Author Contributions

AS wrote the first draft of the manuscript. All authors reviewed and edited the manuscript.

Conflict of Interest

The authors declare that the research was conducted in the absence of any commercial or financial relationships that could be construed as a potential conflict of interest.

Keywords: bradykinin, factor XII, kallikrein, renin, angiotensin

Citation: Schmaier AH, Nieman MT, McCrae KR, Karnik S and Pesquero JB (2019) Editorial: Proceedings of KININ2018CLE, Cleveland, Ohio, June 18-20, 2018: A Compendium of the Presentations. Front. Med. 6:272. doi: 10.3389/fmed.2019.00272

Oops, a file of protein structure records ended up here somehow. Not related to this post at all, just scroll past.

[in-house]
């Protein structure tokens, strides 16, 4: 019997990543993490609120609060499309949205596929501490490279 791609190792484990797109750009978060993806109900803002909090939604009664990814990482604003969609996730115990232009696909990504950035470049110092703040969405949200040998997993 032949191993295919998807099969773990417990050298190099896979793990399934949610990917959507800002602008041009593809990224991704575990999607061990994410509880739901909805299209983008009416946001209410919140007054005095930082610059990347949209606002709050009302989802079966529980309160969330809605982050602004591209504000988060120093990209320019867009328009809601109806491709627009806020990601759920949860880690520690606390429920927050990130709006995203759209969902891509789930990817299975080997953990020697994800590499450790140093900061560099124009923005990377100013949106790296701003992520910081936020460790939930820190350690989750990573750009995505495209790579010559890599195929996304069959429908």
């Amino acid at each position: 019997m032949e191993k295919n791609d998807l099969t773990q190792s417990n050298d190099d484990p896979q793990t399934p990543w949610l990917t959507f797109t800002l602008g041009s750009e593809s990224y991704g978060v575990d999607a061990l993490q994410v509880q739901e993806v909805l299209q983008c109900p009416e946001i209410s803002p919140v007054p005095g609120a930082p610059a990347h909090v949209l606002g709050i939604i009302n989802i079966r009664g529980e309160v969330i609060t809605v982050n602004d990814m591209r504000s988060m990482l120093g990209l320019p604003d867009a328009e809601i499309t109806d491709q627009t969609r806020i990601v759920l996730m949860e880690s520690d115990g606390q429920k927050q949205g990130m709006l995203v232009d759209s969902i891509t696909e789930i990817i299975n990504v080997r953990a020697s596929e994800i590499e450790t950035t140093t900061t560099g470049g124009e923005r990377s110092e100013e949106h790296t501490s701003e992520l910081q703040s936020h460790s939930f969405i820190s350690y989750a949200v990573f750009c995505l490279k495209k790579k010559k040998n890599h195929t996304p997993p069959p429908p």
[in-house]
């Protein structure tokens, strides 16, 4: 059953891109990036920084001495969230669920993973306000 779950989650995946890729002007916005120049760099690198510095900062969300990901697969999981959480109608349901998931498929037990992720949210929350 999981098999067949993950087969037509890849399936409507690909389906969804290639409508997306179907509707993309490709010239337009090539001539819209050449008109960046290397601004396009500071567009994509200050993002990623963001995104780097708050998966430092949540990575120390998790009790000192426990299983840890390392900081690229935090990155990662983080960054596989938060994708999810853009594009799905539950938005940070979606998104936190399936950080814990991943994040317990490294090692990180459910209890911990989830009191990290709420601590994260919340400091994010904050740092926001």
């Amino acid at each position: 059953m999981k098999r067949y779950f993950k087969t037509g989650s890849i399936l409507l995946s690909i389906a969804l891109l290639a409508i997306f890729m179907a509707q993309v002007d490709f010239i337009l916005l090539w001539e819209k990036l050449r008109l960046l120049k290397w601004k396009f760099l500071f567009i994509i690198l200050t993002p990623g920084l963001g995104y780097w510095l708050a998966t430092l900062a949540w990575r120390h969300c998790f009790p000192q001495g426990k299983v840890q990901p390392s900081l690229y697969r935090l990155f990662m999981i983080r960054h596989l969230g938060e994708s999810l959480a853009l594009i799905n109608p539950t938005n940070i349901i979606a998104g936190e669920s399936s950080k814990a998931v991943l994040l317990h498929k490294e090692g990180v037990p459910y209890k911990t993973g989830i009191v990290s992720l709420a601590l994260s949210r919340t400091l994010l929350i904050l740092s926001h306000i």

Received: 07 October 2019; Accepted: 05 November 2019;
Published: 22 November 2019.

Edited by:

Giancarlo Castaman, University of Florence, Italy

Reviewed by:

Coen Maas, University Medical Center Utrecht, Netherlands

Copyright © 2019 Schmaier, Nieman, McCrae, Karnik and Pesquero. This is an open-access article distributed under the terms of the Creative Commons Attribution License (CC BY). The use, distribution or reproduction in other forums is permitted, provided the original author(s) and the copyright owner(s) are credited and that the original publication in this journal is cited, in accordance with accepted academic practice. No use, distribution or reproduction is permitted which does not comply with these terms.

*Correspondence: Alvin H. Schmaier,